When you close on a first or second home, you usually pay points. In real estate speak, points can include both prepaid interest and various other closing costs. There's no tax deduction for the closing costs, but prepaid interest points are a write-off. You can claim them even if the seller paid them, but the rules for deducting them are more restrictive on a second home than a first.
You can claim points on only two houses, one of which is your primary home. Should you have a second home and buy a third, you can write off the points only if you stop deducting them on the second house. If you rent out the house, you have to live there at least 14 days a year or 10 percent of the time it's rented out -- whichever period is longer -- to take the mortgage interest deduction on Schedule A.
On a first home, you can write off your points in the year you pay them. With a second home, you have to deduct them over time. On a 20-year mortgage, for example, you can usually write off 5 percent of the points each year; on a 25-year mortgage it would be 4 percent. To take the deduction, the mortgage must be $250,000 or less. If the mortgage is bigger, you can only take a write-off for six points or less, and no more than four points if the mortgage lasts 15 years or less.
You can take the mortgage-interest deduction only if you itemize write-offs on Schedule A. If you choose the standard deduction instead, there's no mortgage write-off. You can deduct mortgage interest and points on your first and second home, and also any mortgage insurance premiums you pay. The mortgage lender should send you a copy of Form 1098, reporting your mortgage interest for the year. This may not include all the mortgage interest, so compare it with your own records.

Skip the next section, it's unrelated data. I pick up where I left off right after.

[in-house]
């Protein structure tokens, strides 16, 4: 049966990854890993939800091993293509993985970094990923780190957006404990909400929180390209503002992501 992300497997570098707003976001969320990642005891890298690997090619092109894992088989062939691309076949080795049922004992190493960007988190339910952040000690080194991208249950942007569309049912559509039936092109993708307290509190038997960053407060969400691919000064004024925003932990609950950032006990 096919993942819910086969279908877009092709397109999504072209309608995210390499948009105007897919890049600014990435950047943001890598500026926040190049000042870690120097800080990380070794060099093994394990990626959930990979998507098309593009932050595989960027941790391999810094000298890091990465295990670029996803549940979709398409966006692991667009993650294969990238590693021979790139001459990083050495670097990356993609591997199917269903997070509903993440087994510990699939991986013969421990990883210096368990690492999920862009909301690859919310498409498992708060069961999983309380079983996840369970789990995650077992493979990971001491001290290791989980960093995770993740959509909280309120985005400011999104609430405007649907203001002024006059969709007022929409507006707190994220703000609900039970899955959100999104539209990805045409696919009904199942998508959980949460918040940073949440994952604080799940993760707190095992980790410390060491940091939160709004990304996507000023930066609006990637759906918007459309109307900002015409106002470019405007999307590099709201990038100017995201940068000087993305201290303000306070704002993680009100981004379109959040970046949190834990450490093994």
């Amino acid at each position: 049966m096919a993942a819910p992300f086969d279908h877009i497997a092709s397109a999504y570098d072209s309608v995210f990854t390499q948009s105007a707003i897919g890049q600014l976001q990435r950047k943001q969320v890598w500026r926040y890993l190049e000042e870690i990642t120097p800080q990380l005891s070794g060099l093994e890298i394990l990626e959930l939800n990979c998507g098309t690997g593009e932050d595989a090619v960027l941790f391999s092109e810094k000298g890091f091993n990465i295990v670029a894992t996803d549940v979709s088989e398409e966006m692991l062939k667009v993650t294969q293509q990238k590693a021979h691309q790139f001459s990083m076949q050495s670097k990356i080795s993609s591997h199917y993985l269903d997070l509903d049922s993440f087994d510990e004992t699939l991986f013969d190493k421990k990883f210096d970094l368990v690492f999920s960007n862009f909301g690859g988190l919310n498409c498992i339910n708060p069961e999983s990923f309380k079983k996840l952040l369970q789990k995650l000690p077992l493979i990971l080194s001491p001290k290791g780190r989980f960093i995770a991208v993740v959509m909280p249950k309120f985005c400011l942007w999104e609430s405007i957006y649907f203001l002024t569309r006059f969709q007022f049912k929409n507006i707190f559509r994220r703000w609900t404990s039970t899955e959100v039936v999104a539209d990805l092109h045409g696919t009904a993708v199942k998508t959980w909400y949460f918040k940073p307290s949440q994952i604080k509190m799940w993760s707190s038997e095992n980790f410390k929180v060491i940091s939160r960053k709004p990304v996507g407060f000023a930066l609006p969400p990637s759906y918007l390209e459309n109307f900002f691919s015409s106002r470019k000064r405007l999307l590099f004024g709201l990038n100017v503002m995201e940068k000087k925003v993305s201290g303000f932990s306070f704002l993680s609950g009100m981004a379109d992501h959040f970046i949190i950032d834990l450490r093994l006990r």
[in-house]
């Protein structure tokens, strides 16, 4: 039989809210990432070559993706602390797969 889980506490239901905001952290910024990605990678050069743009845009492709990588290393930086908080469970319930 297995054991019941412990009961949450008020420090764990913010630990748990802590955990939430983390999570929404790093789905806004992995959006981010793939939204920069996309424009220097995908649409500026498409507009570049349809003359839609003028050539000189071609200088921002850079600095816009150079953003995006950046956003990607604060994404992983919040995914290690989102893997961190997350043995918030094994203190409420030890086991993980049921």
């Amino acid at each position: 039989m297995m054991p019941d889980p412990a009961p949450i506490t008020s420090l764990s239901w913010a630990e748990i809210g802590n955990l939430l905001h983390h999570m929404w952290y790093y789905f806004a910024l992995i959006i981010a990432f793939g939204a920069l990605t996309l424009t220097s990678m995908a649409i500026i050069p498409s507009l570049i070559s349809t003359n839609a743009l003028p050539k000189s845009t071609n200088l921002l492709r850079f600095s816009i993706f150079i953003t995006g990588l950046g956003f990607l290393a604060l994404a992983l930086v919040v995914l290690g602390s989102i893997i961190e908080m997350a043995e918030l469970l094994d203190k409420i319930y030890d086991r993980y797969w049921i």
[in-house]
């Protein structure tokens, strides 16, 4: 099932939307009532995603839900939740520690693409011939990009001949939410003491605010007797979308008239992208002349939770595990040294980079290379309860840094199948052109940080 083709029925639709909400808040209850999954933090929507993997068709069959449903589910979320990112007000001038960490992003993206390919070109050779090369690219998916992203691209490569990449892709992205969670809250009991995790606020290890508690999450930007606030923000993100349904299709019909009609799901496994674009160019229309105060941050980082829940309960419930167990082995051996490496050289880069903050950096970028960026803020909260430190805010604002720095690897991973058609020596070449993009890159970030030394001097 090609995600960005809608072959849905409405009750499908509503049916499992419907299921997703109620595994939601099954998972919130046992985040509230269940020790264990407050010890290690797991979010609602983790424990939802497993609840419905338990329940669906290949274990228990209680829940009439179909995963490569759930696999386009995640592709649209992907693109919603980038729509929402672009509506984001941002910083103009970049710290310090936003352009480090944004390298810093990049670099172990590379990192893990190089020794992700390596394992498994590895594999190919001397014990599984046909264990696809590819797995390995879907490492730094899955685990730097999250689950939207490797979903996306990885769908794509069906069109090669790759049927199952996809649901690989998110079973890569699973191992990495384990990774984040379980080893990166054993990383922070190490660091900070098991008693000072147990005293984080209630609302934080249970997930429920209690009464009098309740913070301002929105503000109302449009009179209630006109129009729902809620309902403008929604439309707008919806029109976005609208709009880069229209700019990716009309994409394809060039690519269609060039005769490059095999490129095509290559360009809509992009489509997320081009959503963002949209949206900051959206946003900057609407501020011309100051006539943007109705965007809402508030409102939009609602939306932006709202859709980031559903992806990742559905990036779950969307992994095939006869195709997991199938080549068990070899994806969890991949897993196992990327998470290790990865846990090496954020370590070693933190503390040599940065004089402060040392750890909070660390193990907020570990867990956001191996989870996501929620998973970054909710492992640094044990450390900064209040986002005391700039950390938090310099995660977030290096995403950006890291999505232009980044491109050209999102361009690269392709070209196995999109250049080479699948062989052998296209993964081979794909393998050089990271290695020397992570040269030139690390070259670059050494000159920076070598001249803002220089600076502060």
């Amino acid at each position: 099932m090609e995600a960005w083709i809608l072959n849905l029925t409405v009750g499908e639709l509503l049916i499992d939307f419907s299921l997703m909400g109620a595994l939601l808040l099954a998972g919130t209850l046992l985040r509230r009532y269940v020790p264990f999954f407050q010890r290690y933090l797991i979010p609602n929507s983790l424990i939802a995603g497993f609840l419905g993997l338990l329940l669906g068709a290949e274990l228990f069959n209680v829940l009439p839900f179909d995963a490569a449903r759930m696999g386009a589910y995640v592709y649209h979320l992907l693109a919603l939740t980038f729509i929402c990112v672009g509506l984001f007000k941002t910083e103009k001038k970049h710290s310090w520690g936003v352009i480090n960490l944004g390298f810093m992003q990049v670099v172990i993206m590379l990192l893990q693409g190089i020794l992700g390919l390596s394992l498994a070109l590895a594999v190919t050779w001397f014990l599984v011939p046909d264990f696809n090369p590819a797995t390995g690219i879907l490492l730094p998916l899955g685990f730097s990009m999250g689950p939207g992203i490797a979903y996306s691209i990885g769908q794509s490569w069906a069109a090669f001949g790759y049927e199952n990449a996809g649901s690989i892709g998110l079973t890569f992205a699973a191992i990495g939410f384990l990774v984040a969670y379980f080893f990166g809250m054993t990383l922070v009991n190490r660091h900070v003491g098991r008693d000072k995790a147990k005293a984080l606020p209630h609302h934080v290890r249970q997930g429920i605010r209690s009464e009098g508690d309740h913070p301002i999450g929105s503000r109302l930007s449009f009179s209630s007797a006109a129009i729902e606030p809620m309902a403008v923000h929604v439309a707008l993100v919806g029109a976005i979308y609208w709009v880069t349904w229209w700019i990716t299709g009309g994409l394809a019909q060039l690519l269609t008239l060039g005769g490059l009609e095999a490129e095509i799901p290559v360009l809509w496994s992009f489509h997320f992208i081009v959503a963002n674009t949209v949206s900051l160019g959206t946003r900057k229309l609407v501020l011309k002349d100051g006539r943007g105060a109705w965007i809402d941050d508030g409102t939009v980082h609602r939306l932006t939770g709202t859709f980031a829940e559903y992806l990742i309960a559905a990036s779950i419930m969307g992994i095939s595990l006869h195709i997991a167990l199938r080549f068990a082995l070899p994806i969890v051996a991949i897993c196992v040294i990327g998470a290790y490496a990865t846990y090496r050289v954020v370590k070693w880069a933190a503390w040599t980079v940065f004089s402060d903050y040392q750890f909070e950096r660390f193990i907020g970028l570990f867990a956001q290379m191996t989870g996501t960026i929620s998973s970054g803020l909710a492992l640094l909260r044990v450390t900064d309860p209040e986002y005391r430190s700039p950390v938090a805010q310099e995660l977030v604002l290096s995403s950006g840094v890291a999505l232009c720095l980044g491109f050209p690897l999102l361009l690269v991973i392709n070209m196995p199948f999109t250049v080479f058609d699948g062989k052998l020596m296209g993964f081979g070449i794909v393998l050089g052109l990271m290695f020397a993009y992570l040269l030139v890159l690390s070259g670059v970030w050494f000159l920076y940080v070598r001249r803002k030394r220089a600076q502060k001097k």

If you rent out the house part of the year, you can claim some or all of the expenses as a deduction from rental income. Say you use the house for June and July and rent it out the other 10 months: You can write off five-sixths of the mortgage interest and ratable points as a rental expense. The remaining one-sixth goes on Schedule A as a personal deduction. If you don't itemize deductions, you can't claim it.
A graduate of Oberlin College, Fraser Sherman began writing in 1981. Since then he's researched and written newspaper and magazine stories on city government, court cases, business, real estate and finance, the uses of new technologies and film history. Sherman has worked for more than a decade as a newspaper reporter, and his magazine articles have been published in "Newsweek," "Air & Space," "Backpacker" and "Boys' Life." Sherman is also the author of three film reference books, with a fourth currently under way.